The Indiana Pacers got a disappointing first campaign from Al Jefferson, but the veteran center looks like he is serious about staying in shape.
Last year, Al Jefferson wasn’t himself. His first season with the Indiana Pacers was a disaster. Al failed to average double-digit points for the first time in his career and wasn’t the veteran presence the team needed. Other than occasional outpourings of offense, Jefferson was a stumbling block for the Pacers and was left out of the rotation by the end of the season.
But he wants to change that.
One way he’s planning on doing that it no more meat in his diet. That’s what he told the media on hand at the Pacers Foundation’s golf outing.
“I try not to look back on it, because it’s not something I want to look back at,” Jefferson said. “I had to go into the offseason with a bad taste in my mouth. I did something about it. If I had been satisfied with last season, it shows the type of person I am. I know I’m not that type of person. I didn’t think I came in ready. I didn’t think I was motivated. Whatever the reason is, it got me to where I am now. In a way, I’m glad it happened.”
Part of the reason for Jefferson’s diet change was a bad meal he ate several months ago. That convinced him to eliminate meat from his diet.
“I’m a vegetarian now,” said Jefferson. “I got sick eating some home fried chicken. That’s my favorite. I just gave it up. See how long I can do it. I’m not saying it’s forever.”
Asked if chicken was what he missed most, Jefferson smiled.
“Man, you’re making my mouth water,” Jefferson said. “I love chicken. Can we not talk about chicken?”
In that Indianapolis Star story, Al says he lost 40 pounds and is down to 285 pounds — and shooting for 275. That means he was as heavy 325 at some point over the last year. That extra weight wasn’t helping with his conditioning nor was it making him a better basketball player.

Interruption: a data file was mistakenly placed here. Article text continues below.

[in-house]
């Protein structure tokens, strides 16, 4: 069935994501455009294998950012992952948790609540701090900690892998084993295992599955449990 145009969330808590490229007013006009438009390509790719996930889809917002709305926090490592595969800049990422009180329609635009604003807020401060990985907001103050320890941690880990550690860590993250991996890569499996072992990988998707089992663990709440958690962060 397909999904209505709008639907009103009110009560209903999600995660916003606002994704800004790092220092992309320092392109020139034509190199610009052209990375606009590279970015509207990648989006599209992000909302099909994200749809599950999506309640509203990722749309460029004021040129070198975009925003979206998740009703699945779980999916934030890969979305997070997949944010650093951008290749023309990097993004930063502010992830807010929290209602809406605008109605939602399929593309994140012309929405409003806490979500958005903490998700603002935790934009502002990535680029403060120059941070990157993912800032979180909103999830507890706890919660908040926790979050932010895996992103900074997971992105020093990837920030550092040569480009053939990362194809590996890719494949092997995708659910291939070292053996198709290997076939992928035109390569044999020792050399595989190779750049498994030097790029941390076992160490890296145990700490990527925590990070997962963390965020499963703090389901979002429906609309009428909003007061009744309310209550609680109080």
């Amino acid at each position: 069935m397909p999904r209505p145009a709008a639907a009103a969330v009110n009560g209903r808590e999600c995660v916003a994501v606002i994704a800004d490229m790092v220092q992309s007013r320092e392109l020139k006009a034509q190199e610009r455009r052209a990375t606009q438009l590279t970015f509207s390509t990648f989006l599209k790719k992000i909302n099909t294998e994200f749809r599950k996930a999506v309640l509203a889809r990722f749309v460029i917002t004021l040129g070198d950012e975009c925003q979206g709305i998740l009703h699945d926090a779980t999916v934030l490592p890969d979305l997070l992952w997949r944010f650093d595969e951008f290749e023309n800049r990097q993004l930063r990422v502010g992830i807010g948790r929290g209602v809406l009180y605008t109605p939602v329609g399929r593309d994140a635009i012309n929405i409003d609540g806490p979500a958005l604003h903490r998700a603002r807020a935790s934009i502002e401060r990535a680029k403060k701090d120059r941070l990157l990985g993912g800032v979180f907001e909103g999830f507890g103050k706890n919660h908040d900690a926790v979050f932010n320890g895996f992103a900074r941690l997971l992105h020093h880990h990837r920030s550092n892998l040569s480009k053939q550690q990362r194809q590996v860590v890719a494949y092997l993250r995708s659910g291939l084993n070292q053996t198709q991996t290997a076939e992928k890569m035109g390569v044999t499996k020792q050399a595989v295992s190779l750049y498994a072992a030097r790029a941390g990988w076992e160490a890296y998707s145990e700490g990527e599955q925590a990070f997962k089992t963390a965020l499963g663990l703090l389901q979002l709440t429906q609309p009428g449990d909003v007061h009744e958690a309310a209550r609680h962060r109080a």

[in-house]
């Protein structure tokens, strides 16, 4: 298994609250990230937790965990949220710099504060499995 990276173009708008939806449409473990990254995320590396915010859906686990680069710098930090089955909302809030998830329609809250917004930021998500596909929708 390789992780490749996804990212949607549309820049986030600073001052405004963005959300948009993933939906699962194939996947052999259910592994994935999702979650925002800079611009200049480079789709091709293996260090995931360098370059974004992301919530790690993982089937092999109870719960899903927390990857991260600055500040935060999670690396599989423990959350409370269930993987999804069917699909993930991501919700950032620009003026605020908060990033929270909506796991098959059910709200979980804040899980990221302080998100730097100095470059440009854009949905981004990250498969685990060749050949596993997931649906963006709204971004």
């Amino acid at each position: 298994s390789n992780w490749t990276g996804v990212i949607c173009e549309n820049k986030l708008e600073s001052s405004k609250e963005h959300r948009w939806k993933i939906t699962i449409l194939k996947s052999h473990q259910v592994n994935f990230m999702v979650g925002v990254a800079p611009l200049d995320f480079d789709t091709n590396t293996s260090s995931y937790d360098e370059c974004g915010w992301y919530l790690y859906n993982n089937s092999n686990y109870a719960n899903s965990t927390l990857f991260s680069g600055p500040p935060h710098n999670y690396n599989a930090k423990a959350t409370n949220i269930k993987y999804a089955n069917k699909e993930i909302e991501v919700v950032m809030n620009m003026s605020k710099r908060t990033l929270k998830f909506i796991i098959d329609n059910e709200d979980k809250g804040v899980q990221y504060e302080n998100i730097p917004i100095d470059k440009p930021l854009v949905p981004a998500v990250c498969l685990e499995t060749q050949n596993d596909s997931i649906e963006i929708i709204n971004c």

At 32, Jefferson’s career is in decline, but what we saw last season was much more than age catching up with the Big Classic. He admitted he wasn’t motived and that might be why he cleared the 300-pound mark.
Jefferson went from averaging 12 points to 8.1 a game. Part of that came from reduced time on the floor (he was actually scoring more per 100 possessions than the year before) but his lack of effort on defense and poor conditioning made sure he was limited in the time he spent playing.
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A leaner, more motivated Jefferson is beneficial to the Pacers in a number of ways.
If Jefferson is supposed to be the team’s veteran presence, then his leadership can’t be questioned. An out-of-shape and unproductive Al wasn’t going to bend the ears of the team, especially when he wasn’t a factor in coach Nate McMillan’s rotation. A more fit and motivated Jefferson can demand more respect than one who isn’t deserving of time on the floor.
While the choice of tanking or not taking continues to be tossed about, a better version of Al Jefferson helps the Pacers win games. Whether you think that’s a good idea or not is another thing, but if Jefferson’s coming off the bench to score points, grab rebounds, and play serviceable defense, that’s an asset for Indiana.
Speaking of assets, a better Al Jefferson can serve as a trade chip to a contending team. If Al comes off the bench and averages nearly a double-double (or something close to), then he becomes an asset worth acquiring for another team. If the Pacers want to get younger and faster, this should be part of the plan.
No matter what happens with Jefferson it is clear he took last year’s failures to heart and is actively working to prevent the same issues from returning. When McMillan called out Jefferson’s conditioning at the end of last season, it seemed like an excuse. But now that we’ve seen how Jefferson reacted, it is clear it was an issue.
Al may still have the Cheesecake Factory to go to after making these changes, but no more chicken for Al Jefferson.